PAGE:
Crystal structure of the Bse634I restriction endonuclease: comparison of two enzymes recognizing the same DNA sequence.Grazulis, S., Deibert, M., Rimseliene, R., Skirgaila, R., Sasnauskas, G., Lagunavicius, A., Repin, V., Urbanke, C., Huber, R., Siksnys, V.
(2002) Nucleic Acids Res. 30: 876-885
- PubMed: 11842098
- PubMed Abstract:
Crystal structures of Type II restriction endonucleases demonstrate a conserved common core and active site residues but diverse structural elements involved in DNA sequence discrimination. Comparative structural analysis of restriction enzymes recog ...
Crystal structures of Type II restriction endonucleases demonstrate a conserved common core and active site residues but diverse structural elements involved in DNA sequence discrimination. Comparative structural analysis of restriction enzymes recognizing the same nucleotide sequence might therefore contribute to our understanding of the structural diversity of specificity determinants within restriction enzymes. We have solved the crystal structure of the Bacillus stearothermophilus restriction endonuclease Bse634I by the multiple isomorphous replacement technique to 2.17 A resolution. Bse634I is an isoschisomer of the Cfr10I restriction enzyme whose crystal structure has been reported previously. Comparative structural analysis of the first pair of isoschisomeric enzymes revealed conserved structural determinants of sequence recognition and catalysis. However, conformations of the N-terminal subdomains differed between Bse634I/Cfr10I, suggesting a rigid body movement that might couple DNA recognition and catalysis. Structural similarities extend to the quaternary structure level: crystal contacts suggest that Bse634I similarly to Cfr10I is arranged as a tetramer. Kinetic analysis reveals that Bse634I is able to interact simultaneously with two recognition sites supporting the tetrameric architecture of the protein. Thus, restriction enzymes Bse634I, Cfr10I and NgoMIV, recognizing overlapping nucleotide sequences, exhibit a conserved tetrameric architecture that is of functional importance.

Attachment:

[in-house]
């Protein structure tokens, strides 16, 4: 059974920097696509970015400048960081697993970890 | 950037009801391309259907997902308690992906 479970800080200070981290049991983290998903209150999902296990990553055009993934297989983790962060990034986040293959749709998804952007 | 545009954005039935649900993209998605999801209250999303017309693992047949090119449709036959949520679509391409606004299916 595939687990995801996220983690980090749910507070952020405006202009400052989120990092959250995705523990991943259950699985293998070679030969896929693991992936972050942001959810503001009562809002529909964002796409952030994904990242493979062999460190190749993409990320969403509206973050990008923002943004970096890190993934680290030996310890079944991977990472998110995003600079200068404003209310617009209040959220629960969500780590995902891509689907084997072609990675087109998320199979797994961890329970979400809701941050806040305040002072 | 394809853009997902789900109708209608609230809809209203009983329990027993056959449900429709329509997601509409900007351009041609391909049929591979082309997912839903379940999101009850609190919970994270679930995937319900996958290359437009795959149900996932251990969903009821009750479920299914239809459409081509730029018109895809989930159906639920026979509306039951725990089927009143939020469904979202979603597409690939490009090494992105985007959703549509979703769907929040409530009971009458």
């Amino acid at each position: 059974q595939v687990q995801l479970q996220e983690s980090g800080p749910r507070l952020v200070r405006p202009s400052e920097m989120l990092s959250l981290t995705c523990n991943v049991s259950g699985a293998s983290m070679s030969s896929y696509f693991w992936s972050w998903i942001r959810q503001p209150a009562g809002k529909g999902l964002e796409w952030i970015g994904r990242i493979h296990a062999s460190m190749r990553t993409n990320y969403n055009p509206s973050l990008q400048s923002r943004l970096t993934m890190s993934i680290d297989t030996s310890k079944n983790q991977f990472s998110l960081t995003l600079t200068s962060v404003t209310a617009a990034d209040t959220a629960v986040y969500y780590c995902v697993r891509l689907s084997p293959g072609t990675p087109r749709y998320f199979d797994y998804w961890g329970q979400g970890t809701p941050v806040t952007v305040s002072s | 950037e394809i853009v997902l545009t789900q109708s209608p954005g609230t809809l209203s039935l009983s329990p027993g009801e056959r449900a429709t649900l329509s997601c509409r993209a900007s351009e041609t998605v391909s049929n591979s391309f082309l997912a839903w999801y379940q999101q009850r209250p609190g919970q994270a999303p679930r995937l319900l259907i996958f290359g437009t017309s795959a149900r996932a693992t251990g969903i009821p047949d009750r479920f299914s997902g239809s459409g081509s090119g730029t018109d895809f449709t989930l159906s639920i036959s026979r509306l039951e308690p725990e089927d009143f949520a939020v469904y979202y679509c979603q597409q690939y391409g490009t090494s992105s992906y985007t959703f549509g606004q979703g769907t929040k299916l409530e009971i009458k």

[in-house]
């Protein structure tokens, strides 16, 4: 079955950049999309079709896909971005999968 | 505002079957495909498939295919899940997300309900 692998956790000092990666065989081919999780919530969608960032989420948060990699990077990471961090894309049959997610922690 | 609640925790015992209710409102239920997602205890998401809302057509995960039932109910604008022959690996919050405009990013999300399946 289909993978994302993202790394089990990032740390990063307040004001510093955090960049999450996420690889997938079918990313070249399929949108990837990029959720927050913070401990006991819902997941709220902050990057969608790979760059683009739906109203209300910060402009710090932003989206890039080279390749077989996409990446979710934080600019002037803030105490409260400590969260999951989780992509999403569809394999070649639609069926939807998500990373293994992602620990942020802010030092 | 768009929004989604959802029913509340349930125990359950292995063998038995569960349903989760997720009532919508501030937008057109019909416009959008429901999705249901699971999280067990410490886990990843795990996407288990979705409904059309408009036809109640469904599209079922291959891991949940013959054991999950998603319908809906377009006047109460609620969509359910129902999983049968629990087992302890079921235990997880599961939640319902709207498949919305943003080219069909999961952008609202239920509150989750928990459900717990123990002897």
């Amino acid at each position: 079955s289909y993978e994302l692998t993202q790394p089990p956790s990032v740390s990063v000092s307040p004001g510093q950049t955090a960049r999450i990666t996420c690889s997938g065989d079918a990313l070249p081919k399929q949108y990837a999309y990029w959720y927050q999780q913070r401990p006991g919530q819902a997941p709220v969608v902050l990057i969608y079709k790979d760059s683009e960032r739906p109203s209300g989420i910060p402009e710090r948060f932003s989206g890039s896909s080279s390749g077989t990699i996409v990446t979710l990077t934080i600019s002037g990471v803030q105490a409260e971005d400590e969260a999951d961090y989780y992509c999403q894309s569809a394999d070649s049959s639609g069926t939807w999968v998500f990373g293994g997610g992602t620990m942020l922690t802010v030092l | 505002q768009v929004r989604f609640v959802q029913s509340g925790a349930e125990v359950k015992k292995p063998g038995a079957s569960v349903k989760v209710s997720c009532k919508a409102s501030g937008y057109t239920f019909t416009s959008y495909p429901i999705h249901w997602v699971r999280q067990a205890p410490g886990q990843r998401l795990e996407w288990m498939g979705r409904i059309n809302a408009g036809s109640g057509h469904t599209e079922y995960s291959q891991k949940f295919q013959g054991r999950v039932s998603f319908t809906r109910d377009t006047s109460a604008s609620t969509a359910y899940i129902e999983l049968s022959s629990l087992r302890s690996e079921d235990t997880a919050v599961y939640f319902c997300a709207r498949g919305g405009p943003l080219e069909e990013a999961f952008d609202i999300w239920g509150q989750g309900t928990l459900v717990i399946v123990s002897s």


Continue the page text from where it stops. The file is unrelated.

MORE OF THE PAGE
Max-Planck Institut für Biochemie, Abt. Strukturforschung, Am Klopferspitz 18a, D-82152 Martinsried (bei München), Germany. firstname.lastname@example.org